Legislative District 10 is represented by Democratic state Senator David Bradley, a longtime Democratic party leader and well-regarded advocate for children.
His Republican opponent is a political newcomer, Randall Phelps, a retired Army helicopter pilot and aviation trainer.
Bradley is running traditional and has raised $46,179. His expenditures are $22,214 according to the financial statement on the Secretary of State web site, leaving a war chest of $23,965.
Phelps has raised $8,679, more than half that amount, $4,514 from his own funds. What I find odd is his expenditures, which are only $2,104, half of that amount, $1,320, to the Citizens Clean Elections Commission. He apparently started out as a Clean Elections candidate, but did not have enough supporters to meet the qualifying amount. There do not appear to be any expenditures for signs or literature on the financial statement on the Secretary of State web site.
The Arizona Daily Star candidate summary reported:
Democrat David Bradley is seeking a third term as state senator, and Republican Randall Phelps is running for the first time.
Bradley’s political career has included serving as chairman of the Pima County Democratic Party, four terms as a state representative, a lost race for Corporation Commission, and two terms as a state senator.
Bradley says the job is often about answering constituents’ requests for help with regulatory red tape, such as problems with professional licensing. He tries to look at every bill through the lens of how kids would be affected, Bradley said.
“One of the cooler moments” of his career came on the last day of the most recent legislative session, when a bill he’d worked on for a year and a half to expand school choice vouchers for disabled kids up to age 22 from the current limit of age 18 became the “center of a storm of hubris.”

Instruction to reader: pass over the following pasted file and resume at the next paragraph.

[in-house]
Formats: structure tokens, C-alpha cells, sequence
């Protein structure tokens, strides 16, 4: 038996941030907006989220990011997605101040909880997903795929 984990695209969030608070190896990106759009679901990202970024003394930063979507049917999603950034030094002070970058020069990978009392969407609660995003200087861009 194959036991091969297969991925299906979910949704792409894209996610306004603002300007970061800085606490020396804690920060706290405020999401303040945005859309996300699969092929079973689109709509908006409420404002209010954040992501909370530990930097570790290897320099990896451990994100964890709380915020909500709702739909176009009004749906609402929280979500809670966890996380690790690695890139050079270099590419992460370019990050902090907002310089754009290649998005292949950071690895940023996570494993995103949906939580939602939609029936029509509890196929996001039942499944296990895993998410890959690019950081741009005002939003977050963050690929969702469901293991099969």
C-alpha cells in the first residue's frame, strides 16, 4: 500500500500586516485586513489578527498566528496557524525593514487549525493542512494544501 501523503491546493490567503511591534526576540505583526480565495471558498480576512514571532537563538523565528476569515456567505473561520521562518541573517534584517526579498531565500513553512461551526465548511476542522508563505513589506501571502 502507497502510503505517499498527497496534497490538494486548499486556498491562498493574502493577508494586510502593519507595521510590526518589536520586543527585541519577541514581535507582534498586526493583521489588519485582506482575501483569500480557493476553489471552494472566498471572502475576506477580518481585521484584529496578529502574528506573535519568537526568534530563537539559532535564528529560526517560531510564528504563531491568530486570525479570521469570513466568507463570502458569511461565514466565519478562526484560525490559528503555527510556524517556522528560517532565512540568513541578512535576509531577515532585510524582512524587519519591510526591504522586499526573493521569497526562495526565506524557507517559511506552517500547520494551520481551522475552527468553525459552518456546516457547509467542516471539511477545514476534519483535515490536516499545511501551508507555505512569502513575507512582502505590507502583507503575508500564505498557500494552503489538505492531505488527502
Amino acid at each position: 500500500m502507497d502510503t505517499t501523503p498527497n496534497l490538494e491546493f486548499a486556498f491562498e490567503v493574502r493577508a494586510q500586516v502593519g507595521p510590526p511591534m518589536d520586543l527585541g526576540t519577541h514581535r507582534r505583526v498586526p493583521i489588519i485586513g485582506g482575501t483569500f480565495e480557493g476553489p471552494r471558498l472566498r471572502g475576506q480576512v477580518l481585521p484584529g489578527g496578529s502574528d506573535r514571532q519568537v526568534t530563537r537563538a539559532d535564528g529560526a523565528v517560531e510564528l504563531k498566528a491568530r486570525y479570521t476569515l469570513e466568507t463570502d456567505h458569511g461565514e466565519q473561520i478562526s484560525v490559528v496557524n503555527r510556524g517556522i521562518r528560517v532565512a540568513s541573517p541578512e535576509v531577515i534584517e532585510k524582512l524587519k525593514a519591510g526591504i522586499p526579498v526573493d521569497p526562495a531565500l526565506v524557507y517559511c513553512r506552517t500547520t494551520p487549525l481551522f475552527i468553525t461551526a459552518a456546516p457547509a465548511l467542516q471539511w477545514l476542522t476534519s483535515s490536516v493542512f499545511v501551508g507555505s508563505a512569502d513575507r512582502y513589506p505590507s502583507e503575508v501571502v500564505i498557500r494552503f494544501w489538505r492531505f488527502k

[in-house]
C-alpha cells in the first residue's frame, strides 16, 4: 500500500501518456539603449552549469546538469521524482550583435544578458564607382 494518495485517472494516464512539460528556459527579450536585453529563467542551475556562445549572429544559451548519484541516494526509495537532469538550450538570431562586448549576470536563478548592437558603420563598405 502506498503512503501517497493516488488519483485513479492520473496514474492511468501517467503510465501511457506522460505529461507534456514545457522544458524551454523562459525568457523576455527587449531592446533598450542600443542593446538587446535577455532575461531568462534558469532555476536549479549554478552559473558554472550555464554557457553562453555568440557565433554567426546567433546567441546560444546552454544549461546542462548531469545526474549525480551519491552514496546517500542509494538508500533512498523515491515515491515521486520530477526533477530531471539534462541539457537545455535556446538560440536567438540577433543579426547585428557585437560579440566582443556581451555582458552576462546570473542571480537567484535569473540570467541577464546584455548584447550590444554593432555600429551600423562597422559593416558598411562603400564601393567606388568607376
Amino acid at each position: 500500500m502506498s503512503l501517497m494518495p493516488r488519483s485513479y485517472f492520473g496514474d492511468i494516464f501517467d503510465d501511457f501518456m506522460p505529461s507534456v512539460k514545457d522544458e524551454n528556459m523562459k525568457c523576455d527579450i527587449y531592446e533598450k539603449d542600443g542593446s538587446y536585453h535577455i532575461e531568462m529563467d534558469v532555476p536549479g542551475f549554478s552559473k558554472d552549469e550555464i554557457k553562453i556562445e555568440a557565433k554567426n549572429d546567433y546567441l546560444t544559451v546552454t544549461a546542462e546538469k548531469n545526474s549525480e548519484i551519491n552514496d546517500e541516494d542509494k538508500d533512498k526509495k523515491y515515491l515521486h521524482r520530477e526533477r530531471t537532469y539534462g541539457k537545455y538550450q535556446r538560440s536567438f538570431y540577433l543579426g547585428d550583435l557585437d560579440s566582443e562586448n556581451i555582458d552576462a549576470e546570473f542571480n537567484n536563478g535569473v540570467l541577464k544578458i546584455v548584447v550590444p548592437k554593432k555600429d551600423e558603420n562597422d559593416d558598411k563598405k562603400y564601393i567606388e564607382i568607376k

A measure to reinstate KidsCare was tacked on to the bill, leading to a close vote that restarted the KidsCare Medicaid program for about 30,000 children.
Phelps said he, too, would have voted for KidsCare.
Phelps grew up with Mike Oxley, who went on to become an Ohio congressman. They imagined a future in which Oxley was president and Phelps was the Air Force One pilot. When Oxley died on Jan. 1, it was a turning point for Phelps, who’d been on the periphery of politics as a pilot for a number of candidates, and he decided to get involved.
He’s had mixed results in his dealings with politicians in his personal life.
When he got turned down for a V.A. home loan and lost an appeal, he wrote to his then-senator and got dismissed. But Sen. John McCain helped him get his benefits back when he retired one day short of his 20 years in the Army Reserves, and McCain also helped him resolve a spat with the IRS, he said.
But “why do we have to go through a senator to get anything done in the government?” Phelps wondered aloud.
“It’s just a stalemate. It’s just sad what’s going on,” he said. “Blue” or “red,” people want politicians to work together, Phelps said.
Phelps, who served in Vietnam and in Operation Desert Storm, said his top issue is helping veterans get jobs and start businesses.
Phelps said the average age of a military retiree is 47. “We need to keep veterans here” and working in the aviation industry for employers such as Raytheon, he said. Whether he’s elected or not, he said he plans to work with Startup Tucson to help veterans start their own businesses.
He supports exempting $5,000 of military retirement pay from state income taxes, up from the current $2,500.
Bradley, who served in the Navy for eight years as a cryptologist, warned against a piecemeal system of tax cuts and exemptions.
Phelps supports more funding for K-12 schools and career and technical education. He said the Legislature should look for efficiencies in state government to pay for teacher pay raises.
Bradley supports more funding for early childhood education programs and community colleges. He said for-profit colleges need more oversight by a state agency.
He proposes making a portion of in-state college tuition tax deductible. Phelps agreed that proposal should be on the table.
Bradley also proposes replicating the community schools model used by Flowing Wells to add existing social services and nonprofit resources to schools. He said he’s trying to get conservatives to buy in by demonstrating long-term savings and teacher retention.